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The Many Modes of Experience and Learning: The Grandmasters of ECE

by David Elkind
January/February 2012
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Article Link: https://www.childcareexchange.com/article/the-many-modes-of-experience-and-learning---the-grandmasters-of-ece/5020308/

As defined by psychologists, learning is the modification of behavior as the result of experience. The problem with this definition is that it leaves the term 'experience' undefined. The major contributors to early childhood education theory and practice each had his or her own conception of the process of acquiring knowledge. The philosophers were most concerned with the "What" of experience, while the practitioners were primarily concerned with the "How" of experience — with the process of learning itself. Finally, the theorists and researchers were preoccupied with the "Why" of experience and learning.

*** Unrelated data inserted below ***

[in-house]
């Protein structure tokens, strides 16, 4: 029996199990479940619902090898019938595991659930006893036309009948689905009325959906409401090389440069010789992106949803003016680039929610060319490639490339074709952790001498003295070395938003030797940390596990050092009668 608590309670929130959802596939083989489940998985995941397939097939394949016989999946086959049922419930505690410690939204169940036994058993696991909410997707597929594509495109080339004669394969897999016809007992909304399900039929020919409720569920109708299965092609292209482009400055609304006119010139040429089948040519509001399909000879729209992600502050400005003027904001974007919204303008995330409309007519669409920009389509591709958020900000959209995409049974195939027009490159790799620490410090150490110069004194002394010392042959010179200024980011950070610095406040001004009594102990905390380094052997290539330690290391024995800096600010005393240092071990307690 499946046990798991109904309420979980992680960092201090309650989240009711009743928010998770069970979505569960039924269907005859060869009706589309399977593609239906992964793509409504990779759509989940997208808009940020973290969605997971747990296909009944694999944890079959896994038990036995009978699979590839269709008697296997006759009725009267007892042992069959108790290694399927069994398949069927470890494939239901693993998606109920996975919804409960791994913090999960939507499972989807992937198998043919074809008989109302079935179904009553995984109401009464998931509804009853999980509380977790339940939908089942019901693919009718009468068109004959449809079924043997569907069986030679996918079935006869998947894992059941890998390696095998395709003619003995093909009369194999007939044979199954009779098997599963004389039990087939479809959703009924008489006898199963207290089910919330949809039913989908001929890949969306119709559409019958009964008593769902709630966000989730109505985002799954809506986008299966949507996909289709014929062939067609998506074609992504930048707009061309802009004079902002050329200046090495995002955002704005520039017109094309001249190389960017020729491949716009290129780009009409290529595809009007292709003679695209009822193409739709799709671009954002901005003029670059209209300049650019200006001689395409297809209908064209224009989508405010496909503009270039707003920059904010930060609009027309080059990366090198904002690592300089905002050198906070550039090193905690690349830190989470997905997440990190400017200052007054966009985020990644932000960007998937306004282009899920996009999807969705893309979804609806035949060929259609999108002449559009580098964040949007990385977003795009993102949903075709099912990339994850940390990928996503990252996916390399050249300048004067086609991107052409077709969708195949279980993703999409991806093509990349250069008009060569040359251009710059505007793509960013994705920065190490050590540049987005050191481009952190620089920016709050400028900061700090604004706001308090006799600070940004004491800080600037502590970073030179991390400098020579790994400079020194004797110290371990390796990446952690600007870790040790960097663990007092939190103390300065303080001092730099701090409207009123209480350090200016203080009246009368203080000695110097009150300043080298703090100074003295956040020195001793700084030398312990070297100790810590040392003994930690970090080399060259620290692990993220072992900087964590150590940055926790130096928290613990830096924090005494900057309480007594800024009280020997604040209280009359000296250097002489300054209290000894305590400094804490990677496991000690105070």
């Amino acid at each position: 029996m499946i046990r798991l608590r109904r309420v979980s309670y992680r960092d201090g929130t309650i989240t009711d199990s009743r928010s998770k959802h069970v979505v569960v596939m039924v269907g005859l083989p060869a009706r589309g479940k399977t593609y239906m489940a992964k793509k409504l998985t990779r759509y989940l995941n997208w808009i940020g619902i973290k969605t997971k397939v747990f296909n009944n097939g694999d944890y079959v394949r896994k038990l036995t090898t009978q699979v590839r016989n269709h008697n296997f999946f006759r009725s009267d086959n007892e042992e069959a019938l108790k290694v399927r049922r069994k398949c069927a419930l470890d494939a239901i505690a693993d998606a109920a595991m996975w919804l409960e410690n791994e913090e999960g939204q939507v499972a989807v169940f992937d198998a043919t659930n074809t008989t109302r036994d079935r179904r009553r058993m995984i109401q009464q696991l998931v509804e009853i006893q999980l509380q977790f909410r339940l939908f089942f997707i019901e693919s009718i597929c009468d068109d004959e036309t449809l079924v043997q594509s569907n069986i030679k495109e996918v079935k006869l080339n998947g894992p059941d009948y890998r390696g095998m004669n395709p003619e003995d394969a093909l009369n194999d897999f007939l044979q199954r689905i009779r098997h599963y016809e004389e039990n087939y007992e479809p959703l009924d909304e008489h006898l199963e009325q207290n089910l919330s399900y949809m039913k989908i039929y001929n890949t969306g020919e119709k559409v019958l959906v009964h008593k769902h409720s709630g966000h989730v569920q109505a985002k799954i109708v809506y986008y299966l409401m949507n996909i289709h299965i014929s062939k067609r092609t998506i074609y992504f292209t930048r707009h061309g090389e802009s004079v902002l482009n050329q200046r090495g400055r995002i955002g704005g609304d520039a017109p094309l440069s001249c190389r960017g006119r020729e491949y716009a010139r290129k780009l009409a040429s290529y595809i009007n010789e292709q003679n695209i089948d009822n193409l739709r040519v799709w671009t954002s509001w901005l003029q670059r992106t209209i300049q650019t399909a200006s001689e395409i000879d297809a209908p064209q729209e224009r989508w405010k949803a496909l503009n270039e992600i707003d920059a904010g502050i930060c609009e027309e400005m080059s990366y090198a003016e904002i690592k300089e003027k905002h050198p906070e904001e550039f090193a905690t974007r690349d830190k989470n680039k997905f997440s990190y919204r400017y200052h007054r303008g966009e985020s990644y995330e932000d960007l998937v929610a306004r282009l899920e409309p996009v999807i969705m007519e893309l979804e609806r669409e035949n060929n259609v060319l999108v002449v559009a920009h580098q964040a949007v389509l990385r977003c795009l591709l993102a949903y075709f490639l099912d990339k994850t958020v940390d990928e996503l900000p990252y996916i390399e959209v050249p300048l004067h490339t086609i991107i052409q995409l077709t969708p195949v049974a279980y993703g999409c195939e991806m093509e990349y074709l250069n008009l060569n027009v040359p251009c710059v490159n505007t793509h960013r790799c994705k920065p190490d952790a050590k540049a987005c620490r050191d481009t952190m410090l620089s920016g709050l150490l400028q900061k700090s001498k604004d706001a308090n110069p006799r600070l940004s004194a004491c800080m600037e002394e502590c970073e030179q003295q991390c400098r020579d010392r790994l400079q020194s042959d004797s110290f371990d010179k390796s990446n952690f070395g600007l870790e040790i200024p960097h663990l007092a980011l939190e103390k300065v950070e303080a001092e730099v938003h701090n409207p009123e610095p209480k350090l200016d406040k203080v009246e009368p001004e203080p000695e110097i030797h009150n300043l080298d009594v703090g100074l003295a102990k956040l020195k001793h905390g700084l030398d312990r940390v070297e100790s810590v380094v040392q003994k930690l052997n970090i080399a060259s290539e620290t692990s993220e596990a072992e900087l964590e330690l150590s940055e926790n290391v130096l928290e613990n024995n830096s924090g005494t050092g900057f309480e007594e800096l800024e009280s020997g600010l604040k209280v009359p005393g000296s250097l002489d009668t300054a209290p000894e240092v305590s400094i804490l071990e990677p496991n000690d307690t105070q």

Brought together, these ideas afford a comprehensive picture of the many different modes of learning young children employ in learning about themselves and their world.

• The Philosophers and the "What" of Experience

John Amos Comenius:
— The unacknowledged father of modern education.
— Clearly articulated in the 17th century many of the modes of learning introduced by later workers.
— Insisted that subjects should be taught from what is easy to what is more difficult and that children master their own language before learning a foreign one.

John Locke:
— Indirectly laid the philosophical foundation for early childhood education.
— Believed the senses were the only answer to the question of "what" and experiences ...

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